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High Noon For Kinder Morgan’s TransMountain Pipeline Expansion


Amid all the news over rising gas prices, driven by the steady increase in oil’s value, it may be easy to miss a battle over a Canadian pipeline expansion that could have far-reaching consequences for fuel prices in the Pacific Northwest and the future viability of Canada’s oil sector.

Since 1953, Alberta oil has made its way to markets hundreds of miles away in Vancouver and Washington State to awaiting refineries. Since then, and without any major incident, the TransMountain Pipeline (TMP) has been upgraded to deliver not only varied heavy and light crudes but, by the world’s first process of “batching,” it can carry 300,000 barrels a day of oils, distillates and gasoline. Due to increased demand for both heavy oil and fuel products, the TMP’s owner, Kinder Morgan, applied for a doubling of the pipeline, similar to the U.S. Colonial pipeline. After two years of scrutiny, Kinder Morgan received regulatory approval from the Canadian government, in May 2016. Since then, a change in British Colombia’s provincial government to a left-leaning coalition of socialists and greens has embarked on a legal challenge that effectively ensures the building process will be delayed until the B.C. government exhausts a lengthy judicial process intended to dissuade Kinder Morgan from continuing the project.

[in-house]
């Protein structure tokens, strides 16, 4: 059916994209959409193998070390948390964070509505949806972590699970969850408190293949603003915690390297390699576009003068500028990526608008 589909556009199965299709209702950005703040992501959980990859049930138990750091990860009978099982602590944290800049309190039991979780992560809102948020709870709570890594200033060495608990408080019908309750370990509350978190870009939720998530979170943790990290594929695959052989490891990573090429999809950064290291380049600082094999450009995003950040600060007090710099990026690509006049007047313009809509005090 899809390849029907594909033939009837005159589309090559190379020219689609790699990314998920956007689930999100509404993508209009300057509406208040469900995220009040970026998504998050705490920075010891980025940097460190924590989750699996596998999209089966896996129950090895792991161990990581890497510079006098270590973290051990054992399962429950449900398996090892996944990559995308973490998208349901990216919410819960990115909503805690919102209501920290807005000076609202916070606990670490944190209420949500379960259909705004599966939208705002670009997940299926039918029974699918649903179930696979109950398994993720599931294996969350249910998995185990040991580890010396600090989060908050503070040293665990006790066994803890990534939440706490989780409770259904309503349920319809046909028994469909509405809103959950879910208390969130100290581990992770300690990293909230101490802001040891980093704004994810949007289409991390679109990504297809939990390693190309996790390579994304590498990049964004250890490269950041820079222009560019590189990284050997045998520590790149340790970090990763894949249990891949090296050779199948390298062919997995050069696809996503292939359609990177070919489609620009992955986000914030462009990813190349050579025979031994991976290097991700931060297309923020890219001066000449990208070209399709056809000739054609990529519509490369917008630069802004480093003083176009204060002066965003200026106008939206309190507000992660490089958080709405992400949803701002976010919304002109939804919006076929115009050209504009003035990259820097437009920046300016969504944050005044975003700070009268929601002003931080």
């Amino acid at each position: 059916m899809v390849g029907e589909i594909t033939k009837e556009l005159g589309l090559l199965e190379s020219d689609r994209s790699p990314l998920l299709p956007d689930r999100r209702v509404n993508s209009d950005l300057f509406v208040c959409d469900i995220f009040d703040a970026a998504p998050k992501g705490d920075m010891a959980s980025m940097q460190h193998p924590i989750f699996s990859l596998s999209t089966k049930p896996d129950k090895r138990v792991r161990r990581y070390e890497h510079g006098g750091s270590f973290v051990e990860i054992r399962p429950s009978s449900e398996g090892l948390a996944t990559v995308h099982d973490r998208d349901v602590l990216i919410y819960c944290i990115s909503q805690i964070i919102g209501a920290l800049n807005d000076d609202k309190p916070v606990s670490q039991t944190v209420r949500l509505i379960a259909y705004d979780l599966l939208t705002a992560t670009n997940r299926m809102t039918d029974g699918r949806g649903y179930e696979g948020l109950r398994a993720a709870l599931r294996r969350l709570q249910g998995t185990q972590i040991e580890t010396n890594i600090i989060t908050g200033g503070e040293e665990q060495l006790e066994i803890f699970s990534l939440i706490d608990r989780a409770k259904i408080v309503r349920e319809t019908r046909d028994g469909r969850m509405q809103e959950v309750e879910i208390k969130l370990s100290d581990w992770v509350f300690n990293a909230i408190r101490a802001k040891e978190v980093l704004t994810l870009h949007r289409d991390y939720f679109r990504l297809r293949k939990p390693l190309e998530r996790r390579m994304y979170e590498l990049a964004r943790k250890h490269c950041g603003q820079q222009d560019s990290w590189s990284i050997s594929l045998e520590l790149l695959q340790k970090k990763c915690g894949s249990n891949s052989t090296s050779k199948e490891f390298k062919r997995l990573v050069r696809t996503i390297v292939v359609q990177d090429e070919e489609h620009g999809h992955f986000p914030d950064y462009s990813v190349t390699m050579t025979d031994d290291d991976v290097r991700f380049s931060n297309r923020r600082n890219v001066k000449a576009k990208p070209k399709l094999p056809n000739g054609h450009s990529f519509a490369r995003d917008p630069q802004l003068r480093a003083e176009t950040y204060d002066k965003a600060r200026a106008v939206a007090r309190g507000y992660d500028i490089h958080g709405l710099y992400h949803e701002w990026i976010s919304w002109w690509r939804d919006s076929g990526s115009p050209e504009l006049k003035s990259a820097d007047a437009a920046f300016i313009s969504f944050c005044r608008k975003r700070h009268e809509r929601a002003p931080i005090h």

At issue is the well-financed, foreign-funded opposition to the pipeline which would allow Canadian heavy oil to join with thousands of vessels every year in that region that export, import, ship and receive oil and petroleum products from Alaska and Asia. The effect of Alberta being able to reach coastal tidewaters, via the twinning of the pipeline, would lift the value of its oil known as WCS (Western Canadian Select) from the current $20 to $30 a barrel discounts it currently gets to the WTI (West Texas Intermediate) crude benchmark, to international prices. Indeed the net effects on the Alberta and Canadian economy would represent a $15 billion boost in activity and staunch the exit of what has been, so far, a $60 billion flight in investments in Canada’s oilsands.

In the face of this opposition and the apparent unwillingness of the Canadian government to override BC’s legal ruse and apply the full weight of its constitutional authority, Kinder Morgan has signaled it will withdraw from this vital project by next Thursday, should the impasse not be resolved. For its part, Alberta has threatened to turn off the taps of the existing TransMountain Pipeline, potentially creating a chaotic situation for refineries in Vancouver and Washington State, as well as motorists in Vancouver, who rely on the conduit for critical supplies.

For analysts and pundits, all eyes will be trained on the unfolding events in the northwest next week. Energy prices and the very future of Canada’s energy sector may well be on the line.

Senior Petroleum Analyst, Canada

Dan is a skilled and noted bilingual (French and English) consumer advocate specializing in energy and current affairs. Known as Canada's “Gas Guru,” he founded to better help motorists anticipate the price of gasoline in advance across Canada. He has over three decades of experience in the petroleum industry, as a parliamentarian and an analyst.